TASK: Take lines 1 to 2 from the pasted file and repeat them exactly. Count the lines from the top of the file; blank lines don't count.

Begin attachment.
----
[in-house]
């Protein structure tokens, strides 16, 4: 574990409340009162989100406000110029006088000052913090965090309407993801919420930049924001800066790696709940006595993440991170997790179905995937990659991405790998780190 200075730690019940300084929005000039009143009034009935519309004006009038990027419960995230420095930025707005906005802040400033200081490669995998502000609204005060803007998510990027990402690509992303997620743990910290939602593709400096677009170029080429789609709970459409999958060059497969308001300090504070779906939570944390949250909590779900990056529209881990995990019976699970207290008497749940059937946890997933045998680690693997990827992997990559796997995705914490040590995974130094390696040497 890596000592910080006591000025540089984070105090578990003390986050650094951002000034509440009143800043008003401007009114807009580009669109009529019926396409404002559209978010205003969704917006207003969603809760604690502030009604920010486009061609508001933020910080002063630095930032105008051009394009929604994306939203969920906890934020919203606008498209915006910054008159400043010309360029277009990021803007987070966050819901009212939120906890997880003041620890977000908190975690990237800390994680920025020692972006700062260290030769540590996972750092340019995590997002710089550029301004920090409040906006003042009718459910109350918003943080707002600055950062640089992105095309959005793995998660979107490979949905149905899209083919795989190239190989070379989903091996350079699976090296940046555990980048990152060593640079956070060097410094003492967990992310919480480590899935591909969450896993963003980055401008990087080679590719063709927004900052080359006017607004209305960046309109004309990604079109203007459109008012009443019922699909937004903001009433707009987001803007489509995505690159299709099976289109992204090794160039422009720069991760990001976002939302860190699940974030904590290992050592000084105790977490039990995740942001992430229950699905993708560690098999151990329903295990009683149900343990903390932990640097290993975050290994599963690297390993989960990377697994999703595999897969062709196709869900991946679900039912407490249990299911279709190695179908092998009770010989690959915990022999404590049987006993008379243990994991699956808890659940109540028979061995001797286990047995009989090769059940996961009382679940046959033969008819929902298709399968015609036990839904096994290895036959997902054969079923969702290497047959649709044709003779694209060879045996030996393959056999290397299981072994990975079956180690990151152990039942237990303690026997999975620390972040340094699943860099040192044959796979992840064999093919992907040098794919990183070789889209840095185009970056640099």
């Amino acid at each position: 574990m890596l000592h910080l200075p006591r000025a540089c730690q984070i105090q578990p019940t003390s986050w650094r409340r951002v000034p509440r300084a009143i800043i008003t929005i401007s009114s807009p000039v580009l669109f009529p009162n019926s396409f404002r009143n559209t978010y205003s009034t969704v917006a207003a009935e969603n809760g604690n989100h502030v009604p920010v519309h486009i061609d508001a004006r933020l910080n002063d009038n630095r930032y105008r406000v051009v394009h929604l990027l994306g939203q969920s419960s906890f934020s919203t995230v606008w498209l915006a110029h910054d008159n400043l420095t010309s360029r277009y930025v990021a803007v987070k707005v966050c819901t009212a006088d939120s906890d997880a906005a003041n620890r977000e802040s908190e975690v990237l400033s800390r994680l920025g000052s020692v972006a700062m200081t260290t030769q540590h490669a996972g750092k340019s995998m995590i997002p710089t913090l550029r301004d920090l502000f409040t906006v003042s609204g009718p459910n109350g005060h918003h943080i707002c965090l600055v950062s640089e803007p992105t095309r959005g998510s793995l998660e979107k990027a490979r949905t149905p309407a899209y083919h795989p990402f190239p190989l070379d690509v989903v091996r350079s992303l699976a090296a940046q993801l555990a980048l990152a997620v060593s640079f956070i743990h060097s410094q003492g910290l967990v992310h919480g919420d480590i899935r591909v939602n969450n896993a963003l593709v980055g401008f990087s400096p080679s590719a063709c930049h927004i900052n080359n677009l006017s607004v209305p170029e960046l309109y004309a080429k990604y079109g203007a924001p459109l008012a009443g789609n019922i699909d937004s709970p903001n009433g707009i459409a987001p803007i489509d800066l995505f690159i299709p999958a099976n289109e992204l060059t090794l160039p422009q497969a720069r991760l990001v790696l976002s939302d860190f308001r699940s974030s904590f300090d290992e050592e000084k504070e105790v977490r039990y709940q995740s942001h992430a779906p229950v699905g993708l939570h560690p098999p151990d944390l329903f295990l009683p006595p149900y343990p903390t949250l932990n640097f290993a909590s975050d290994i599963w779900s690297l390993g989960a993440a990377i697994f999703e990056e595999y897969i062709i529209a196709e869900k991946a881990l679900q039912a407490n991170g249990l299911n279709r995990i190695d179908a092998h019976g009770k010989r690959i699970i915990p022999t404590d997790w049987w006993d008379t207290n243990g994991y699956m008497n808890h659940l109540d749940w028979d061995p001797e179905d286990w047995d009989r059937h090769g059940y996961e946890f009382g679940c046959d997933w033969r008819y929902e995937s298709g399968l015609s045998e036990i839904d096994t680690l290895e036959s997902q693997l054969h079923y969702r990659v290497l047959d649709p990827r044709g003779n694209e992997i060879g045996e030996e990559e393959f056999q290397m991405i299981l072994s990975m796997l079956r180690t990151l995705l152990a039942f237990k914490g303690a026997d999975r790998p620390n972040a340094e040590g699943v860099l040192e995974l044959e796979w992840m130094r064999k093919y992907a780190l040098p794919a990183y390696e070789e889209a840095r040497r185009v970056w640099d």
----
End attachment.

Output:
[in-house]
């Protein structure tokens, strides 16, 4: 574990409340009162989100406000110029006088000052913090965090309407993801919420930049924001800066790696709940006595993440991170997790179905995937990659991405790998780190 200075730690019940300084929005000039009143009034009935519309004006009038990027419960995230420095930025707005906005802040400033200081490669995998502000609204005060803007998510990027990402690509992303997620743990910290939602593709400096677009170029080429789609709970459409999958060059497969308001300090504070779906939570944390949250909590779900990056529209881990995990019976699970207290008497749940059937946890997933045998680690693997990827992997990559796997995705914490040590995974130094390696040497 890596000592910080006591000025540089984070105090578990003390986050650094951002000034509440009143800043008003401007009114807009580009669109009529019926396409404002559209978010205003969704917006207003969603809760604690502030009604920010486009061609508001933020910080002063630095930032105008051009394009929604994306939203969920906890934020919203606008498209915006910054008159400043010309360029277009990021803007987070966050819901009212939120906890997880003041620890977000908190975690990237800390994680920025020692972006700062260290030769540590996972750092340019995590997002710089550029301004920090409040906006003042009718459910109350918003943080707002600055950062640089992105095309959005793995998660979107490979949905149905899209083919795989190239190989070379989903091996350079699976090296940046555990980048990152060593640079956070060097410094003492967990992310919480480590899935591909969450896993963003980055401008990087080679590719063709927004900052080359006017607004209305960046309109004309990604079109203007459109008012009443019922699909937004903001009433707009987001803007489509995505690159299709099976289109992204090794160039422009720069991760990001976002939302860190699940974030904590290992050592000084105790977490039990995740942001992430229950699905993708560690098999151990329903295990009683149900343990903390932990640097290993975050290994599963690297390993989960990377697994999703595999897969062709196709869900991946679900039912407490249990299911279709190695179908092998009770010989690959915990022999404590049987006993008379243990994991699956808890659940109540028979061995001797286990047995009989090769059940996961009382679940046959033969008819929902298709399968015609036990839904096994290895036959997902054969079923969702290497047959649709044709003779694209060879045996030996393959056999290397299981072994990975079956180690990151152990039942237990303690026997999975620390972040340094699943860099040192044959796979992840064999093919992907040098794919990183070789889209840095185009970056640099």